US Leak Reveals More Than War Secrets

Justice Department investigates while Pentagon assesses the damage
By Bob Cronin,  Newser Staff
Posted Apr 9, 2023 10:50 AM CDT
Intelligence Leak Includes Secrets on US Spying
Ukrainian soldiers carry cartridges in their position on the frontline near Bakhmut, Donetsk region, on Friday.   (Roman Chop via AP)

The leak of US classified documents concerning Ukraine's defense against the Russian invasion has done more than reveal information that could help opposing nations on the battlefield. The files also provide a detailed look at US intelligence operations, including whom the US is spying on and how, the Washington Post reports. That has American officials, as well as allies, racing to measure and contain the damage. In the meantime, the Pentagon has restricted access to intelligence. And the Justice Department is investigating how the information became public, per the Post.

After a batch of files showed up Friday on social media, Russian and Ukrainian officials were among those expressing skepticism about whether they were legitimate. Some, including John Sullivan, a deputy secretary of state, suggested the leak was part of a Russian disinformation campaign, per NBC News. But officials said they're treating the documents as genuine, after realizing Thursday they were available to read on a public server. "They look real," a US official told CNN. Beyond data about such war-related matters as analysis of Ukraine's fighting capacity, the posts uncover details about US spying practices.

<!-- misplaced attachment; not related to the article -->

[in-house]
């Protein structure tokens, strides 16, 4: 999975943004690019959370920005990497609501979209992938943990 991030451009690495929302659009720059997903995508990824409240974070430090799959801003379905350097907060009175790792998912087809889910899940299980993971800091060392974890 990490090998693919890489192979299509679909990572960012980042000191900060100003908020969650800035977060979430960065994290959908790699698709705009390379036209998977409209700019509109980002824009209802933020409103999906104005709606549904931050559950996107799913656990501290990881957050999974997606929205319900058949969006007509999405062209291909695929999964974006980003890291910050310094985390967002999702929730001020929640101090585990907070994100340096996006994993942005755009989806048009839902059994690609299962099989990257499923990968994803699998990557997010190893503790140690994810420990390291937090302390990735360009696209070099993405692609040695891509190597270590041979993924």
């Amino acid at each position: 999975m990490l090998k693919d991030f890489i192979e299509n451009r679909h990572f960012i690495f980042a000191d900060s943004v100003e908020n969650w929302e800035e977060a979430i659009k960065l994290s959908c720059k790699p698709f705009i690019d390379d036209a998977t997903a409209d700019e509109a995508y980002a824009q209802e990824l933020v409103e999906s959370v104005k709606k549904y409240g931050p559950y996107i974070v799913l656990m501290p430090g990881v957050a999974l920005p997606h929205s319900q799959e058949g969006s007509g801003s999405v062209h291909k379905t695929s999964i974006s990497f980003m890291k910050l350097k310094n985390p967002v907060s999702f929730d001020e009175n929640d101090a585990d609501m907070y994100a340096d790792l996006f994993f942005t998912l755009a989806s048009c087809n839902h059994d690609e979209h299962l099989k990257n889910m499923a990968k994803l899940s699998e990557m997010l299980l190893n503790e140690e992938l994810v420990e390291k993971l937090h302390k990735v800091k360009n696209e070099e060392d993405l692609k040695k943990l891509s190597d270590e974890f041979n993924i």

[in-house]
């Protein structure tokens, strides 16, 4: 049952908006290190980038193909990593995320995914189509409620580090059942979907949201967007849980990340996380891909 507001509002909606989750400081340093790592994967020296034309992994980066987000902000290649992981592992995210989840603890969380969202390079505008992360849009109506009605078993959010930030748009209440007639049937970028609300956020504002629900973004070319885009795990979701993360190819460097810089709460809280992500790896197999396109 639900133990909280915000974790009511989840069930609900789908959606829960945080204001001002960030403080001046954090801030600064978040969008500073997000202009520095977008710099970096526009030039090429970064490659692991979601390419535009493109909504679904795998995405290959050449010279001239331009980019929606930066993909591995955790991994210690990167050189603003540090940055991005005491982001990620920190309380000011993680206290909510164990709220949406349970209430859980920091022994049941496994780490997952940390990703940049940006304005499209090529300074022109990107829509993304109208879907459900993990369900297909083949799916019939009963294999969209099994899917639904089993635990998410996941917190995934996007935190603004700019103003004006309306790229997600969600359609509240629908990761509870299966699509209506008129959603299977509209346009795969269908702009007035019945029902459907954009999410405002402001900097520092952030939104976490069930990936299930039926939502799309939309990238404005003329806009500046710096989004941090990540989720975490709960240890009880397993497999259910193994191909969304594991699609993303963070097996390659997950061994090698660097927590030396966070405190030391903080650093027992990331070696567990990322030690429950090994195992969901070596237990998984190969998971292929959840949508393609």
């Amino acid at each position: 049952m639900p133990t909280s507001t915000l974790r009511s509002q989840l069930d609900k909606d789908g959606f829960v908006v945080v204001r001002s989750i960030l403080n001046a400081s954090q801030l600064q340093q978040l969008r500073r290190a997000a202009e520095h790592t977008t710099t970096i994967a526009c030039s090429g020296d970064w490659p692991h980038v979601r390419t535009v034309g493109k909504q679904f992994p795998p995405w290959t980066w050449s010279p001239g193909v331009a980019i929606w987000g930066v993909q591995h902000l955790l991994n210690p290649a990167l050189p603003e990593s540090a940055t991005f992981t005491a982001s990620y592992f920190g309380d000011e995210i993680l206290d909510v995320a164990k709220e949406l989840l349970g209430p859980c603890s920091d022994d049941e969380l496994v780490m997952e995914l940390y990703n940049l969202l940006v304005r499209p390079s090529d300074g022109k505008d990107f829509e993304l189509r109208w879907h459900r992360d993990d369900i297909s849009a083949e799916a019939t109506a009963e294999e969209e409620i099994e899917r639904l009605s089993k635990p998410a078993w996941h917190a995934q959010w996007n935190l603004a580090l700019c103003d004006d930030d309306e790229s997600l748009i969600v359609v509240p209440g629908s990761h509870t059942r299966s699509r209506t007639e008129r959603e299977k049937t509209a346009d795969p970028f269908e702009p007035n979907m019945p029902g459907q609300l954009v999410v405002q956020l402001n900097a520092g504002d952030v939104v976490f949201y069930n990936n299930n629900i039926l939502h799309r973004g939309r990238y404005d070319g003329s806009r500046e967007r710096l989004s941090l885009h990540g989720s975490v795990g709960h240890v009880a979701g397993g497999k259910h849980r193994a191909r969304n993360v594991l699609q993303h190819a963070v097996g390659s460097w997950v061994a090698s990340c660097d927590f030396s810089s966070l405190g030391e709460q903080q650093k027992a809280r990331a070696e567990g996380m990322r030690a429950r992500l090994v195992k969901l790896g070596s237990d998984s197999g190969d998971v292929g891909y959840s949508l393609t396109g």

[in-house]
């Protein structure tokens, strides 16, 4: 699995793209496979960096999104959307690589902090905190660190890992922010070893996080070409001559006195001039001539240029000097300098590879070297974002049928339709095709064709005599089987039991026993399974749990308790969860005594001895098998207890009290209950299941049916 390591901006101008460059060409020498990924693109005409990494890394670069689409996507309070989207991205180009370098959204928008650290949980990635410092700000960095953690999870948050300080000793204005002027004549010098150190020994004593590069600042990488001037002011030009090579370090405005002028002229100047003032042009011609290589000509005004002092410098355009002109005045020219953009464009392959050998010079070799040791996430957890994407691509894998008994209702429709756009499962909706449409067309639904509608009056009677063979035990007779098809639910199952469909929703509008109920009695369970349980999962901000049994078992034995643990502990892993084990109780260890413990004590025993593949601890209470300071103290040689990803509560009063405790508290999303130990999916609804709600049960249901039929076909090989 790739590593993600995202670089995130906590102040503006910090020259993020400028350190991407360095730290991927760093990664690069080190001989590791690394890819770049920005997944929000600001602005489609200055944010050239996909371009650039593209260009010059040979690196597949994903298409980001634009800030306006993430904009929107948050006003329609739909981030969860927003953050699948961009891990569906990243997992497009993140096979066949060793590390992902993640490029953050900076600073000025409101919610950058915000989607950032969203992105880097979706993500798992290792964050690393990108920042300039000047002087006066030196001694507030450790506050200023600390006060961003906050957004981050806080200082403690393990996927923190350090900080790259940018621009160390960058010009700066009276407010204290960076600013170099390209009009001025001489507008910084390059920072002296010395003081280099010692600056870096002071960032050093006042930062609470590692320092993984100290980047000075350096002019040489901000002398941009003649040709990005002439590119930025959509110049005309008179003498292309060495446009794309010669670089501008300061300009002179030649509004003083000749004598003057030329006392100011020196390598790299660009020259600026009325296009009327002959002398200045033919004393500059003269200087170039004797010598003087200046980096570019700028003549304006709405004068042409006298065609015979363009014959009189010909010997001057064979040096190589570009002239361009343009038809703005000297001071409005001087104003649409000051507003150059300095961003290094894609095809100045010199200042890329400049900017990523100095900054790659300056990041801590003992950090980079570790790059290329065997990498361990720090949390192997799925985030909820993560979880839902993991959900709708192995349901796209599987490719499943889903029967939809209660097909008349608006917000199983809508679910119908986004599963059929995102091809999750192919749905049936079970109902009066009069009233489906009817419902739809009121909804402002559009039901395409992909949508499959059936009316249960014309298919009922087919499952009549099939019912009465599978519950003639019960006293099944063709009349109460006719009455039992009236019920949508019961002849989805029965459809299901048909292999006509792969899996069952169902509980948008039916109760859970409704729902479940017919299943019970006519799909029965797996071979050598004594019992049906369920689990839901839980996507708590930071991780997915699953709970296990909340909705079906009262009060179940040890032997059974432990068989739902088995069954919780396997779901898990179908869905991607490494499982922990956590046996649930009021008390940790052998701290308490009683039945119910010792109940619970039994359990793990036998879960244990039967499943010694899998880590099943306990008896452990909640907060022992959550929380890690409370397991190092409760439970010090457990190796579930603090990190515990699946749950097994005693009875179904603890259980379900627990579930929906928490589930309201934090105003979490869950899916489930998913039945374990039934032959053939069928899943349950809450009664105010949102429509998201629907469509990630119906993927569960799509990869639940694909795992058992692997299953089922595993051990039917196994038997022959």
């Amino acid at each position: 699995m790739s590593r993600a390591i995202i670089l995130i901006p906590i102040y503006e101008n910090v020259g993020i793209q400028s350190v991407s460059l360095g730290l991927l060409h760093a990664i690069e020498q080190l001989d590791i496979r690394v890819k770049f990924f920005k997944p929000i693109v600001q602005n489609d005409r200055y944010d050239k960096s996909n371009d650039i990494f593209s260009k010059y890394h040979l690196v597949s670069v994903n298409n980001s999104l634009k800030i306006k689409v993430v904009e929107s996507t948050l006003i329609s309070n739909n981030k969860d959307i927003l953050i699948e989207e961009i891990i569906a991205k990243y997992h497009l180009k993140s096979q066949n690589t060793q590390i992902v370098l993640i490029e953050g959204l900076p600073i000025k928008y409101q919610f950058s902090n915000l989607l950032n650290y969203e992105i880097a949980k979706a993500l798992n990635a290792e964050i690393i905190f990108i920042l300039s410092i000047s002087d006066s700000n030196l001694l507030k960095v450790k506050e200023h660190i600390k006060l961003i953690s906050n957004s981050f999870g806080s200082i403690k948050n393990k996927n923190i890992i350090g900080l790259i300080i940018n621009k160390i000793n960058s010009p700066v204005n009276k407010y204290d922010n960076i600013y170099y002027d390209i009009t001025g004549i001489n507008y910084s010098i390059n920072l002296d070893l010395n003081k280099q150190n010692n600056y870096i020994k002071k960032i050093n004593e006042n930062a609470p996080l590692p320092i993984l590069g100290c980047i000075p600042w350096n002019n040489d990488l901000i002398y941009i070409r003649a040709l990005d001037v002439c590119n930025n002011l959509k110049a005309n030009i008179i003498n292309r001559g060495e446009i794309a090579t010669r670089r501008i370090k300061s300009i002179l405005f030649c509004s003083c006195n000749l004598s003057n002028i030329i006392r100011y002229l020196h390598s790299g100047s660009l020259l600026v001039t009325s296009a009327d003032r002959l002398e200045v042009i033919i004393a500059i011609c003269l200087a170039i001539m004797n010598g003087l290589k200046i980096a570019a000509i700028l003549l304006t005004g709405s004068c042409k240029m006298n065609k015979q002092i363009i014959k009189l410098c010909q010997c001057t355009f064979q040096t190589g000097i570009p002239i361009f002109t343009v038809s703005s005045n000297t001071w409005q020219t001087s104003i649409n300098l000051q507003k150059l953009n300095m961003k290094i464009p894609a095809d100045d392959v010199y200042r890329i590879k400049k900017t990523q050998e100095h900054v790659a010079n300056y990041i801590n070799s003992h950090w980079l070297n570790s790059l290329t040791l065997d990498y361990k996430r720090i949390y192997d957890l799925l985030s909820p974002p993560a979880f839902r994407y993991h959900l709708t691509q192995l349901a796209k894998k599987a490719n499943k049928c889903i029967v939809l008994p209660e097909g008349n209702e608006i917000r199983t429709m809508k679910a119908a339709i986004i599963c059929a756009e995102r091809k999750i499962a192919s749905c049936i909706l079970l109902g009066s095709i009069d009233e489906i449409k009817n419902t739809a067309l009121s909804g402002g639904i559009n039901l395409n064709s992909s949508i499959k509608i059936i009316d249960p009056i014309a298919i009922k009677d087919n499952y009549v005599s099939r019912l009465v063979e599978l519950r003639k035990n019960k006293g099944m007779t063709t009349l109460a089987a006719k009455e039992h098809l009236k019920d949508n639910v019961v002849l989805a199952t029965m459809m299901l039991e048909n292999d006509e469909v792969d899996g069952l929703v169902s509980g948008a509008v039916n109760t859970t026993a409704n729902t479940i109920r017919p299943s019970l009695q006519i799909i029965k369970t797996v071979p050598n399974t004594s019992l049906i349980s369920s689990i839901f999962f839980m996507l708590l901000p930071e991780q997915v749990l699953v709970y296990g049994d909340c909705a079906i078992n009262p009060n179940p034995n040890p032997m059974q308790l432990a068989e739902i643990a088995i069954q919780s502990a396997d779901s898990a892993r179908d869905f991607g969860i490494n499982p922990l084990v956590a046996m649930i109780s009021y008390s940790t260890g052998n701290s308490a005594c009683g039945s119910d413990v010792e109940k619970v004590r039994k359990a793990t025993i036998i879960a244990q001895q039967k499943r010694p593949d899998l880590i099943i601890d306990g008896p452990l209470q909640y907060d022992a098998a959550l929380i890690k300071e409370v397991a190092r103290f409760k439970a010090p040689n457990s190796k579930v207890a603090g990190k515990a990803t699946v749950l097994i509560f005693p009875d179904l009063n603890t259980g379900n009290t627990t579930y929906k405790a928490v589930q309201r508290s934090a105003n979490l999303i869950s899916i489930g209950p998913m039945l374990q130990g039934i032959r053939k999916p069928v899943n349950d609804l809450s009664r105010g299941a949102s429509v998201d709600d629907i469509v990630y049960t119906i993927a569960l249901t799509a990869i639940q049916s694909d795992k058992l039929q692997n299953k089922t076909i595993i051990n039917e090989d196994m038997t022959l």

The revelations include where the CIA has recruited agents to report the private talks of world leaders and other eavesdropping, and the technology the US uses to track Russian troop movements. The 50 pages seen by the Post detail intelligence operations by the CIA, National Security Agency, Defense Intelligence Agency, National Reconnaissance Office, and law enforcement agencies. There's information about Canadian and UK operations, too. "We need to manage this well both internally and externally," a Defense Department official said. "There are (a) lot of institutions and agencies involved." (More classified information stories.)

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